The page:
Employment credit checks are a popular screening tool that employers use to evaluate the financial responsibility of potential employees. However, before conducting a credit check, there are some necessary conditions that employers must adhere to. For instance, employers must have written permission from the applicant to conduct a credit check.
Additionally, employers must ensure that they are legally entitled to perform a credit check. This means that they must follow federal and state laws surrounding employment credit checks. One of these laws is providing applicants with a free copy of their credit report if an issue occurred during the hiring process.
Finally, it's essential for employers to prepare themselves for potential issues that could arise during the employment credit check process. For example, applicants may experience financial challenges due to an emergency medical issue or car payment due. As such, it's important for employers not to solely rely on an applicant's past credit issues but rather assess them on a case-by-case basis. By following these necessary conditions, employers can conduct thorough employment credit checks without violating any legal requirements or causing undue stress on applicants.
Key Takeaways: A credit check is a way for potential employers to evaluate a candidate's credit history and how they've handled consumer debt. The credit check includes personal information and credit reports, which can be obtained by employers through professional background screeners. The FCRA sets standards for employer credit checks, while the EEOC oversees pre-employment inquiries to ensure that hiring decisions aren't based on discriminatory factors. Stricter laws are being passed to ban employment credit checks, such as the NYC Human Rights Credit Check Law. It's important for employees to obtain copies of their credit reports and correct any errors.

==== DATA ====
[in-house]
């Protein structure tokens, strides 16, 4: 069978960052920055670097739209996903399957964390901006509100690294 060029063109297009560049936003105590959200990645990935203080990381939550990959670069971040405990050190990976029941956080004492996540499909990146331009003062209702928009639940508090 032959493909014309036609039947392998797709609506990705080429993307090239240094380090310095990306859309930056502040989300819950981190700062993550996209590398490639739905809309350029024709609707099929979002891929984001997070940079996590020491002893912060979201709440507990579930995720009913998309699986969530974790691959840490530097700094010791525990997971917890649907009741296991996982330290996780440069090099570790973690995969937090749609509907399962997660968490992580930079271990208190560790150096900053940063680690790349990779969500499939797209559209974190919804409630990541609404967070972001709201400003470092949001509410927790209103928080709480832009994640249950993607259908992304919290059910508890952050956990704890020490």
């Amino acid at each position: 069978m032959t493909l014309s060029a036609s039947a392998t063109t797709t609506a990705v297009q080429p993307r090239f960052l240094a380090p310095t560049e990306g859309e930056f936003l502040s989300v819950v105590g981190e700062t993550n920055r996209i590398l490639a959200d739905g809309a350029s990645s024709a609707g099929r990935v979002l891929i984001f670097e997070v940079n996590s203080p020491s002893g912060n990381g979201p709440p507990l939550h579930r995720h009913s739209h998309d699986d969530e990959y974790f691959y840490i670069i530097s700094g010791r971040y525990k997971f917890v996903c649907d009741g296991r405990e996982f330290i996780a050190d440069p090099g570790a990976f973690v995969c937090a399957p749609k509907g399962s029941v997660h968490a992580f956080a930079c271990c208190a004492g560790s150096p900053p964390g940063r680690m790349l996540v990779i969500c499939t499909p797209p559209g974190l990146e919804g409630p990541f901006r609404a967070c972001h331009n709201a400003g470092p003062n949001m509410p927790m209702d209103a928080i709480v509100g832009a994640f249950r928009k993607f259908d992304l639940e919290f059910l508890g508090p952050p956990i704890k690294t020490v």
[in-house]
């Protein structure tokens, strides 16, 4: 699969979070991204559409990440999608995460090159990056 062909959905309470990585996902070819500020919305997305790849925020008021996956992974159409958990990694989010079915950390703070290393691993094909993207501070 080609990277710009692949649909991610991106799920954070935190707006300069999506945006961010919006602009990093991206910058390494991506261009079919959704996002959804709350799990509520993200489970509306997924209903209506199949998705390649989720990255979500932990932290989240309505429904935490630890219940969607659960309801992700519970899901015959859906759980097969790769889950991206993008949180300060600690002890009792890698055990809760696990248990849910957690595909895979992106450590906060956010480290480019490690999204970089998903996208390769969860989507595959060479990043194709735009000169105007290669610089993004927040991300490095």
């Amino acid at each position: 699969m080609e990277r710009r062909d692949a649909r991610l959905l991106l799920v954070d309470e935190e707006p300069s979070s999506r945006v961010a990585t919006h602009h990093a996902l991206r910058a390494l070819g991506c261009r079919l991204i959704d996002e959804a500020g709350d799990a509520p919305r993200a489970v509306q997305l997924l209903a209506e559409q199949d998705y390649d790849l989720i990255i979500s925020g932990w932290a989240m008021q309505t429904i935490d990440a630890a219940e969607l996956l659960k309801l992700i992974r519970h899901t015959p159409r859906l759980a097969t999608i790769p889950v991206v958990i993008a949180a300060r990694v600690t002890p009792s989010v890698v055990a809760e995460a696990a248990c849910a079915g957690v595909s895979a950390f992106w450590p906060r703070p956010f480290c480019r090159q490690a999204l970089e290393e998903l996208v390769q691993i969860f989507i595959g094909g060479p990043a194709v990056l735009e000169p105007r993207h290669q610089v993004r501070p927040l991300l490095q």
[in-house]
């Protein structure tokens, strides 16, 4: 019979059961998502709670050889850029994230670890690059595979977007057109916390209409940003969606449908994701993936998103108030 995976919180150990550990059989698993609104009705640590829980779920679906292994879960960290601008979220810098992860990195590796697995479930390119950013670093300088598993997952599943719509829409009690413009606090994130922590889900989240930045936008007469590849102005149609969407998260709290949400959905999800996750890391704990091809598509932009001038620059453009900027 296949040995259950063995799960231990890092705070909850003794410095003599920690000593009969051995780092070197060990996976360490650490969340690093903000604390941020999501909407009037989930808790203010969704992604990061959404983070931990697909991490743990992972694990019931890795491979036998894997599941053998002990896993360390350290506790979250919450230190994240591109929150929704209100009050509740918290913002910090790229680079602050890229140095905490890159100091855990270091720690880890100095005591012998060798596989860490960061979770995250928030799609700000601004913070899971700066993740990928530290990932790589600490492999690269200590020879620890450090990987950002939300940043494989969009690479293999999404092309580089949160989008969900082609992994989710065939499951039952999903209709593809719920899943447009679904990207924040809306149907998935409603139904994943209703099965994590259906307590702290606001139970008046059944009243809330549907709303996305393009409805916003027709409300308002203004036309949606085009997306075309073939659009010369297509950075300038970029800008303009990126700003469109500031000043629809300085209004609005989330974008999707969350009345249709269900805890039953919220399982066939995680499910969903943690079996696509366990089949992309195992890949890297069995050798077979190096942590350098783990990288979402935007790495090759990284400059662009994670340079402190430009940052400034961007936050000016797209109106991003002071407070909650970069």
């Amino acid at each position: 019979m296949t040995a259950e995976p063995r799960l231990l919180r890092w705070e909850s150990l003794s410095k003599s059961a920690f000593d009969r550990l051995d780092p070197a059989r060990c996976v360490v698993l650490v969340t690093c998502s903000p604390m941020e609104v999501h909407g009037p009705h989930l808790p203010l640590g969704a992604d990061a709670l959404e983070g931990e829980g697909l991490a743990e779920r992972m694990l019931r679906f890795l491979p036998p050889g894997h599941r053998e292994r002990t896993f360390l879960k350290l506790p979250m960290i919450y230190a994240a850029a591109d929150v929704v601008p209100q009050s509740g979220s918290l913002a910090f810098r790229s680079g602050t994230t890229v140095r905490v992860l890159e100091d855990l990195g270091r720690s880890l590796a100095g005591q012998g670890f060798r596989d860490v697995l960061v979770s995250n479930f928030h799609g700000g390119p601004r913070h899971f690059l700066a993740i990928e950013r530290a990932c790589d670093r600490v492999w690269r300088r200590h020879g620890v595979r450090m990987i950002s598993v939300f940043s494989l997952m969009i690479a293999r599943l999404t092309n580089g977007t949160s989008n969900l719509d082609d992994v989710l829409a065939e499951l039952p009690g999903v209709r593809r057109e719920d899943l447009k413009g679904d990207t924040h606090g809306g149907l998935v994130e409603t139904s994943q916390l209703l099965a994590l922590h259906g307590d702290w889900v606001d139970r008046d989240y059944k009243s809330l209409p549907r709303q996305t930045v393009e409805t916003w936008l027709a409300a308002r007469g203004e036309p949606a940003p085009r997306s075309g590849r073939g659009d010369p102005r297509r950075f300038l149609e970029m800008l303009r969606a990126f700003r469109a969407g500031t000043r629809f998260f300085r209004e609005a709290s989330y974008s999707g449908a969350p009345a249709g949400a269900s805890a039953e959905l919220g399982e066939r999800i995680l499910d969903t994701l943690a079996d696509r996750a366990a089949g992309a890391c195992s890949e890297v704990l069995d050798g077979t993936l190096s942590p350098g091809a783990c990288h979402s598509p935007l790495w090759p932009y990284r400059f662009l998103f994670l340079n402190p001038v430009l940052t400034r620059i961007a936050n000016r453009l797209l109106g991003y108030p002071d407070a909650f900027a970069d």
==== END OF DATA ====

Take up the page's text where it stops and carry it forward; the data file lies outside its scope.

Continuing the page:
What Is a Credit Inquiry?
The term credit inquiry describes the process of a third party sending a request to one of the major credit bureaus for credit information. This step is commonly known as a credit check or credit pull, and it's done by companies making decisions about your creditworthiness, such as lenders, landlords or employers.
When someone requests your credit report from a credit reporting agency, it creates what is known as a "credit inquiry" on your credit file. There are two types of inquiries: hard inquiries and soft inquiries. Hard inquiries are typically initiated when you apply for new credit and can affect your credit score, while soft inquiries are usually made by companies checking your existing accounts or by yourself during a routine checkup. It's important to note that federal law allows you to freeze access to your credit report and prevent any unauthorized inquiries from being made without your permission. Understanding what a credit inquiry is and how it affects your overall financial health can help you make informed decisions when it comes to managing your finances.
Frequently Asked Questions
Are credit checks essential to hiring good employees?
Credit checks can be a helpful tool for some employers, particularly those hiring for financial or high-security positions. However, they are not always necessary and should be used judiciously to avoid discrimination.
What does soft credit mean?
Soft credit refers to a credit inquiry that does not affect your credit score. It is typically used for background checks, pre-approved offers or by lenders during the loan approval process.
What is a hard pull credit check?
A hard pull credit check is an inquiry made by a lender to obtain your complete credit report and score. This can potentially lower your credit score and can only be initiated with your permission.
What does a credit check reveal?
A credit check reveals information on your credit history, including your payment history, outstanding debts, and any bankruptcies or judgments. It is used by lenders to determine your creditworthiness when applying for loans or credit cards.
Can my potential employer require a credit check?
Yes, potential employers can require a credit check as part of their hiring process. However, they must obtain your written consent and comply with applicable state and federal laws.